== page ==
story by Selene Angier
It's a play on the age-old parlor game. The one you've probably bandied in an overstuffed booth at your local bar or just as the after-party is starting to ramp. Who would you invite to dinner? Who are your idols? Who have you always wanted to sit down and have a chat with? What would you ask and why?
The Dresden Dolls' pianotrix Amanda Palmer kicks off our series. With an all-encompassing dedication to art - music, theatre and the visual - the Boston band was an easy mark for this imaginative task.
In April, the punk-cabaret duo, rounded out by drummer Brian Viglione, released the Paul Kolderie-helmed Yes, Virginia... (Roadrunner) to wide acclaim. The sophomore offering's title is taken from a New York Sun editorial, of all places. About Santa Claus, of all things. In an 1897 inquiry, eight-year-old Virginia O'Hanlon asked "Please tell me the truth; is there a Santa Claus?" (link) Francis P. Church, in an everyman's existential response, assured her, "Yes, Virginia, there is a Santa Claus."
But it's the less famous lines that point to the Dresdens' guiding maxims. "Nobody can conceive or imagine all the wonders there are unseen and unseeable in the world. ... Only faith, fancy, poetry, love, romance, can push aside that curtain and view and picture the supernal beauty and glory beyond."
Usually people rattle off their 10 invites with a few quick explanatory sentences but Palmer, as would be expected, ups the creative ante setting the scene completely with her, as she put it, "director/musician salon."
So, who did she invite?
Push aside that curtain and find out, as Amanda explains her dinner in detail (and in her own words).
Everyone is Invited.
Directors have been called in to collaborate with musicians, and we have given each director a large hall to work with.
Unlimited budget. The location: Outskirts of Zagreb, in an abandoned factory. Sunrise. Please check coats and minds at door.
Robert Wilson & Philip Glass
For old time's sake I've asked them to re-create the original Einstein On The Beach. It very specifically states in the program that, though this room is the only seated space, you are not expected to sit for the duration of the performance. I spend my time trying to make it in there during the Knee Plays and instead am enticed into the hall of...
Peter Greenaway & Michael Nyman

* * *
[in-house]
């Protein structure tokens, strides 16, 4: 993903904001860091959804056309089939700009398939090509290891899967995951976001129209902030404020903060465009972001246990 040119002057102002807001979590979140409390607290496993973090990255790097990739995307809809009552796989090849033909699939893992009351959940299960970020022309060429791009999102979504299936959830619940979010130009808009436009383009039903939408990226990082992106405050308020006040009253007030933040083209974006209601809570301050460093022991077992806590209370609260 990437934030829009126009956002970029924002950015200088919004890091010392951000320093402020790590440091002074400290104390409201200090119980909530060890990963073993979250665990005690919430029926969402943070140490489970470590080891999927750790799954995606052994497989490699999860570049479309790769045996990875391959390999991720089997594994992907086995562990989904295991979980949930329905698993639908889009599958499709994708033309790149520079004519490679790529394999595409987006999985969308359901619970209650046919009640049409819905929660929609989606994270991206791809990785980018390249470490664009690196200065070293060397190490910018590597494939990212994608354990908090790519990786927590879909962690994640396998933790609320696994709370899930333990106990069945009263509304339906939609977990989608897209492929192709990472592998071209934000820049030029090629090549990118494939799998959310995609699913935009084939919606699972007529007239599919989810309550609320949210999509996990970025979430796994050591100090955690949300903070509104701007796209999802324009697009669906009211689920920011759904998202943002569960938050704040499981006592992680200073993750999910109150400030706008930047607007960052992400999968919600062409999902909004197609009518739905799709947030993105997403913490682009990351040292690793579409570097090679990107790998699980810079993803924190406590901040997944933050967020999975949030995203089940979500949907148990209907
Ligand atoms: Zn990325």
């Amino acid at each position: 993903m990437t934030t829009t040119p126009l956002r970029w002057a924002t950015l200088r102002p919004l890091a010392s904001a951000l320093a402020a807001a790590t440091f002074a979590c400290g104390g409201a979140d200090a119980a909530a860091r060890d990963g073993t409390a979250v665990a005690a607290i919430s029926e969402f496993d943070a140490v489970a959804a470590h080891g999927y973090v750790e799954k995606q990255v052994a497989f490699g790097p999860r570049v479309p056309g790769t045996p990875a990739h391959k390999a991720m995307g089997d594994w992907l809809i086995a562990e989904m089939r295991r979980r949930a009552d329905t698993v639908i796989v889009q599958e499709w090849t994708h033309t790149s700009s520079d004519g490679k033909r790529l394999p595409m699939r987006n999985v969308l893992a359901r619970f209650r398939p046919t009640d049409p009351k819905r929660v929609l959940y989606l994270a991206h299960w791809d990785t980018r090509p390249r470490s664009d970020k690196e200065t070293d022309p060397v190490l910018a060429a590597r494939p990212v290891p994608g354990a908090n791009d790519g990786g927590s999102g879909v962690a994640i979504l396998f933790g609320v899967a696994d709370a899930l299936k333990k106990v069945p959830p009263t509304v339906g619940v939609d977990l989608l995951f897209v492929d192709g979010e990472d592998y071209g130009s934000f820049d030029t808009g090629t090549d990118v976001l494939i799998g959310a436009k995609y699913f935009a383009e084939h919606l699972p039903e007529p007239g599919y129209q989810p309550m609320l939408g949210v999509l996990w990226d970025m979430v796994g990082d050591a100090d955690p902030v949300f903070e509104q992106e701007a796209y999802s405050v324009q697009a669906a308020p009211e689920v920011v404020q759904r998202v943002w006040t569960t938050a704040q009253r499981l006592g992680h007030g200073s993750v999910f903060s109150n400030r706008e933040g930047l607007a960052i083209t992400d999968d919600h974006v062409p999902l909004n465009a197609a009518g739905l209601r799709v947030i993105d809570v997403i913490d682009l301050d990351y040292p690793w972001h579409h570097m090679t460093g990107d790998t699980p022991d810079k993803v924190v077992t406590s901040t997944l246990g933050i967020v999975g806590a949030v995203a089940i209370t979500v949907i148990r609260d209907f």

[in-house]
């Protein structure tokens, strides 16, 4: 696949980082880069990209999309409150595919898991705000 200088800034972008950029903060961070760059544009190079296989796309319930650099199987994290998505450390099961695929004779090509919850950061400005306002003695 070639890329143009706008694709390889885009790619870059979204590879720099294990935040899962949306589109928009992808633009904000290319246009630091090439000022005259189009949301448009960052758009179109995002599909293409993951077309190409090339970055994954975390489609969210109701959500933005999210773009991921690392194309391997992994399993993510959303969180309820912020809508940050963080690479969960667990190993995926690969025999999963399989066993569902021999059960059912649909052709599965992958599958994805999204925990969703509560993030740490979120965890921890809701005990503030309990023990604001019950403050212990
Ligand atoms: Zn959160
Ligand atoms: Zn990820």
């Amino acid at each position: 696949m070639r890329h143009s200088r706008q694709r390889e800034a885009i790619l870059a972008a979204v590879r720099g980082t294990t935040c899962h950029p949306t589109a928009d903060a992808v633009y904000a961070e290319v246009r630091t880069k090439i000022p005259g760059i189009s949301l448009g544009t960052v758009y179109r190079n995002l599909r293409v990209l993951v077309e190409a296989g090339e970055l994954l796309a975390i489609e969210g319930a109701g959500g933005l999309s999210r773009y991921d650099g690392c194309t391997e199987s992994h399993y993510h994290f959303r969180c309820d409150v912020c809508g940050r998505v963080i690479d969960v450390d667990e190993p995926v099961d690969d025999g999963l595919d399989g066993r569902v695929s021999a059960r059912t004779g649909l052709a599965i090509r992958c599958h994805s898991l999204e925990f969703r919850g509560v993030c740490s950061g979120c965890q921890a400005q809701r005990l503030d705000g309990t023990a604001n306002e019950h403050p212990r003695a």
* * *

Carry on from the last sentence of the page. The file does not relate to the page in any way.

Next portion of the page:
where Peter has created a giant cathedral-like space lit from every direction like a kaleidoscope of doom. The floor is made of small children and flowers, none of which get harmed when you step on them.
Michael plays solo works for the gigantic pipe organ. Peter Greenaway finds me and admits that he wishes he'd said yes when I begged to follow him back to England to be his intern back in 2000.
Julie Taymor & Jeff Magnum and Neutral Milk Hotel
Julie has spent the last few weeks locked up in a cellar listening to In the Aeroplane Over The Sea and has emerged to create her meisterwerk. Jeff & The Band play on a high giant wooden scaffolding that surrounds us in a gallows circle and underneath all of his lyrics come to life in a giant performance collage of girls in tiaras and hearts and tears and hidden rooms and gas chambers and time machines and many many many bottles with many things in them. Everything spins. Jeff then announces that he (and the band) will start making music again, but on another planet. Anyone can come, but lawyers, managers, promoters, girlfriends, and music critics will combust immediately upon entry into the atmosphere. Next door is...
Jim Henson & Beck
Beck has found his True Spiritual Home. All of the muppets dressed join in for a rousing chorus of "Loser," each one of them taking a solo and rapping about how their particular muppet-flaws have made them pariahs. Special feature here is the ability to dive into a pile of muppets (painless, empty muppets) and fall through the other side, into a pool of tacks, where Beck greets you in his underwear and laughs bloody ironically.
David Lynch & Regina Spektor
David somehow manages to make Regina free-floating, and we all get odd box seats (sort of like that intergalactic senate in Star Wars I). The sky is painted silver and every constellation is in motion, revealing the secrets behind good chord progressions. Each box is filled with a character specifically chosen to accompany you on your Regina-listening journey, from Ezra Pound to Mozart to Thoreau to Sid Vicious. You can also buy a "massage" from your musical/literary box-mate (happy ending: $50).